Overall I'd say that if you compare three types of motorized bikes: a dirt bike, a mid-drive mountain bike, and a hub mountain bike, my guess is that the mid-drive climbs at least 70-80% closer to a hub-drive than it does to a dirt bike. I originally thought maybe it would climb 50% normal bike / 50% dirt bike, but it looks more like 80% bike / 20% dirt bike. Which means, sorry if this appears to be biased, but the Levo is a bicycle. It's not a dirtbike, it does not climb like a dirt bike, it does not have the traction of a dirtbike. If you don't believe that, look at the video of him struggling over relatively small obstacles uphill. Dirtbikes climb that stuff in their sleep.
If I'm not mistaken the Levo's use Brose motors which are not as powerful as the Bosch and Shimano motors. The main selling point of Brose motors is that they are whisper quiet. Honestly, I could not even hear the motor operating during my demo ride.

On the other hand, I couldn't tell if they were working either. They just don't offer as much as assist as the other brands. The guy in the video sounds like he is about to pass out. He even labels it a "hard" climb and he sure makes it sound like it!

Try out models with Shimano and Bosch. You will notice a significant difference.
At 60 RPM the 90Nm torque of the Specialized/Brose motor would produce 565 watts, just more than the informally-claimed power peak of 560 watts. Keeping the power within reasonable limits means that the motor controller is reducing torque at or below that cadence, which makes sense because the high current used to generate high torque heats the motor (I-quared R loss)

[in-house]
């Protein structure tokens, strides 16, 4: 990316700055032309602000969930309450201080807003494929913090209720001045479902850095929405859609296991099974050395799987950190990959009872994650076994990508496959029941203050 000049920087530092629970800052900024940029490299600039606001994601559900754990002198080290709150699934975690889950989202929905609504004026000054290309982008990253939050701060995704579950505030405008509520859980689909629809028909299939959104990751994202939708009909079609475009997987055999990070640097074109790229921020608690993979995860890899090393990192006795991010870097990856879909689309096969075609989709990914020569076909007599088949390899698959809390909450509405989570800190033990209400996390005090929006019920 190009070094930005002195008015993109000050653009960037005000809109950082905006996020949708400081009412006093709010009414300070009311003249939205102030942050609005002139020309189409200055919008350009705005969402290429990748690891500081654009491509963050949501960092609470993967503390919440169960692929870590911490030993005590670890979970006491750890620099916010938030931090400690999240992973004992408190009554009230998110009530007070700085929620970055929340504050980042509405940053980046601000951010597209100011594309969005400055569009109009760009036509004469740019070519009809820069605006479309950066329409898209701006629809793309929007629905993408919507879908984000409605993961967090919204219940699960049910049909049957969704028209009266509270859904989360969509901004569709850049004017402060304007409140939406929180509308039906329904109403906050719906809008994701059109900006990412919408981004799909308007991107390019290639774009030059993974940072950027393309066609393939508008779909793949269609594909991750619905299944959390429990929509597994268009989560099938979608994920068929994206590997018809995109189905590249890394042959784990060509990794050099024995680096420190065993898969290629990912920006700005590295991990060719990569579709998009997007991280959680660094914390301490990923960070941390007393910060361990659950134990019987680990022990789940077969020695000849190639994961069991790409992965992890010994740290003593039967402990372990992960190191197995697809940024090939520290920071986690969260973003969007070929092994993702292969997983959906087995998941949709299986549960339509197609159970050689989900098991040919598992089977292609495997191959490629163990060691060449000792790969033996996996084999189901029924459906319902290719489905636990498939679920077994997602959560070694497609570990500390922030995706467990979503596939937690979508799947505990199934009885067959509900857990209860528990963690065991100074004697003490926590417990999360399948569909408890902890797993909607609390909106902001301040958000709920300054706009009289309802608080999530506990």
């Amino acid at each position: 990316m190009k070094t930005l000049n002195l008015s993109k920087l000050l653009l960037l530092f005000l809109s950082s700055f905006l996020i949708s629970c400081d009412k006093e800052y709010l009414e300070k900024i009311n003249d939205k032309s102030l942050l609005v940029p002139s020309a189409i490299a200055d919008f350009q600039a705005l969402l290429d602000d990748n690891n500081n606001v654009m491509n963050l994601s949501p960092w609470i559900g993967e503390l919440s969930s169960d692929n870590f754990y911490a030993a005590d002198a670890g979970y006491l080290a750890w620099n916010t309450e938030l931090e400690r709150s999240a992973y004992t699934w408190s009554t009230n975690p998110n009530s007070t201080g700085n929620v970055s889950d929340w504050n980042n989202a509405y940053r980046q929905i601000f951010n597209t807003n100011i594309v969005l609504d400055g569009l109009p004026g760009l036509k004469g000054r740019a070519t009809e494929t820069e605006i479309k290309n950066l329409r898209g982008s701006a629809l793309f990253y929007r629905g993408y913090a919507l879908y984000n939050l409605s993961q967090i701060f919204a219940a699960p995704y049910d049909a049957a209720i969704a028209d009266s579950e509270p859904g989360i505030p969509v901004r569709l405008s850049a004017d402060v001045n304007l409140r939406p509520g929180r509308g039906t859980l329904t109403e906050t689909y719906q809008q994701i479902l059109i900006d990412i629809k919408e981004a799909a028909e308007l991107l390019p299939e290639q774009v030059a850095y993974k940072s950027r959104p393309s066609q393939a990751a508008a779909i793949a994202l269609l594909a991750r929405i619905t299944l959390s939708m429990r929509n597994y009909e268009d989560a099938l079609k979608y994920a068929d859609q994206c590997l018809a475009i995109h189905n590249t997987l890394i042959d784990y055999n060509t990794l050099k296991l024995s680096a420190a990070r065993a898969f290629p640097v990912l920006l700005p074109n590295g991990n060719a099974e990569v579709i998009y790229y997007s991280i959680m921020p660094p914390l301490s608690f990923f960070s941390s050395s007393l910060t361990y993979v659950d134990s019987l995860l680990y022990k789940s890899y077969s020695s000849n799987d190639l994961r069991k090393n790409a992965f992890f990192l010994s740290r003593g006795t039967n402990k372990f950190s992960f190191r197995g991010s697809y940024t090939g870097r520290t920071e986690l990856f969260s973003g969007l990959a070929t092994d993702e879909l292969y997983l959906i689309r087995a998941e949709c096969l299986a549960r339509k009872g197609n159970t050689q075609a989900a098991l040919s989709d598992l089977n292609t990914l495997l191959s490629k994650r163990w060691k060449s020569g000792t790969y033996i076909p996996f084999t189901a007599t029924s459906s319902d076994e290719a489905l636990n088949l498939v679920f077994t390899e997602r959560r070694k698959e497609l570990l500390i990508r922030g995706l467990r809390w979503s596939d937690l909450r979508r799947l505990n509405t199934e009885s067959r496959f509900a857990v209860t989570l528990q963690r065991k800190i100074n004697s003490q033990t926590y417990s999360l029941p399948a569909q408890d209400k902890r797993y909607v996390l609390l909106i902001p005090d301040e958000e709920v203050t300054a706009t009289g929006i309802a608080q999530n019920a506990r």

My Yamaha-Powered e-bike produces 70 Nm torque with the power peak of 500 watts at 70 rpm. I have no doubt that the Levo will climb much better than my bike, and even in my current gimped-out condition I made it up a quarter-mile of chunky 8-15 percent continuous grade.

For tech climbing I doubt that the e-Bike is better at all; almost any rider with training can likely produce 600 to 800 watts in short bursts and that heavy e-Bike won’t exactly follow the rider up and over a rock step; it’s a little tough to unweight the rear wheel with an extra 12 pounds down there.
The Shimano and Bosch motors are significantly more powerful, especially at higher cadence. The key is to keep your cadence up on climbs with lower gears to deliver more power.